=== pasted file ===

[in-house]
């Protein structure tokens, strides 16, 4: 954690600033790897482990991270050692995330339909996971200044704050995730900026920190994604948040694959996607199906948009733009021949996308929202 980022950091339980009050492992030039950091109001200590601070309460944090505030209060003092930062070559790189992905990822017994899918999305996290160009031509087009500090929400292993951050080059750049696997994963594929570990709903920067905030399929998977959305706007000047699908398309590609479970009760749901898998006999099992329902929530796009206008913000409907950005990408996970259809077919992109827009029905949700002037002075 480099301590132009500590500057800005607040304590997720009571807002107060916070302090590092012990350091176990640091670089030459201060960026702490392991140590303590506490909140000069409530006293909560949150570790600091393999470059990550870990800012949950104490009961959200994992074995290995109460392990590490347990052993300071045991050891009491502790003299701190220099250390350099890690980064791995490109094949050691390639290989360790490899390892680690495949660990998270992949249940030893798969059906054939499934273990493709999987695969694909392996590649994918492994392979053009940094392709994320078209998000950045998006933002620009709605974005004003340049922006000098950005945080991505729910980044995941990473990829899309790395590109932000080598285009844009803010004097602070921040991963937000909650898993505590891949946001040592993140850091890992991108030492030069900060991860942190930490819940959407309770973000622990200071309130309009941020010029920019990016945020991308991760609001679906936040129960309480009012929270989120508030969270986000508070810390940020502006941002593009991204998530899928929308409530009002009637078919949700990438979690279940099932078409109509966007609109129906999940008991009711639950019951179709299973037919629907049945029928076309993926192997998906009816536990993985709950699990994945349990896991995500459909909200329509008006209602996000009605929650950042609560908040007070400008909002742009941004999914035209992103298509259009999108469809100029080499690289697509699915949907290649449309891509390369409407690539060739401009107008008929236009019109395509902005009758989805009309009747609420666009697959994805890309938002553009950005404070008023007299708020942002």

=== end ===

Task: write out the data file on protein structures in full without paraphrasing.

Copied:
[in-house]
């Protein structure tokens, strides 16, 4: 954690600033790897482990991270050692995330339909996971200044704050995730900026920190994604948040694959996607199906948009733009021949996308929202 980022950091339980009050492992030039950091109001200590601070309460944090505030209060003092930062070559790189992905990822017994899918999305996290160009031509087009500090929400292993951050080059750049696997994963594929570990709903920067905030399929998977959305706007000047699908398309590609479970009760749901898998006999099992329902929530796009206008913000409907950005990408996970259809077919992109827009029905949700002037002075 480099301590132009500590500057800005607040304590997720009571807002107060916070302090590092012990350091176990640091670089030459201060960026702490392991140590303590506490909140000069409530006293909560949150570790600091393999470059990550870990800012949950104490009961959200994992074995290995109460392990590490347990052993300071045991050891009491502790003299701190220099250390350099890690980064791995490109094949050691390639290989360790490899390892680690495949660990998270992949249940030893798969059906054939499934273990493709999987695969694909392996590649994918492994392979053009940094392709994320078209998000950045998006933002620009709605974005004003340049922006000098950005945080991505729910980044995941990473990829899309790395590109932000080598285009844009803010004097602070921040991963937000909650898993505590891949946001040592993140850091890992991108030492030069900060991860942190930490819940959407309770973000622990200071309130309009941020010029920019990016945020991308991760609001679906936040129960309480009012929270989120508030969270986000508070810390940020502006941002593009991204998530899928929308409530009002009637078919949700990438979690279940099932078409109509966007609109129906999940008991009711639950019951179709299973037919629907049945029928076309993926192997998906009816536990993985709950699990994945349990896991995500459909909200329509008006209602996000009605929650950042609560908040007070400008909002742009941004999914035209992103298509259009999108469809100029080499690289697509699915949907290649449309891509390369409407690539060739401009107008008929236009019109395509902005009758989805009309009747609420666009697959994805890309938002553009950005404070008023007299708020942002």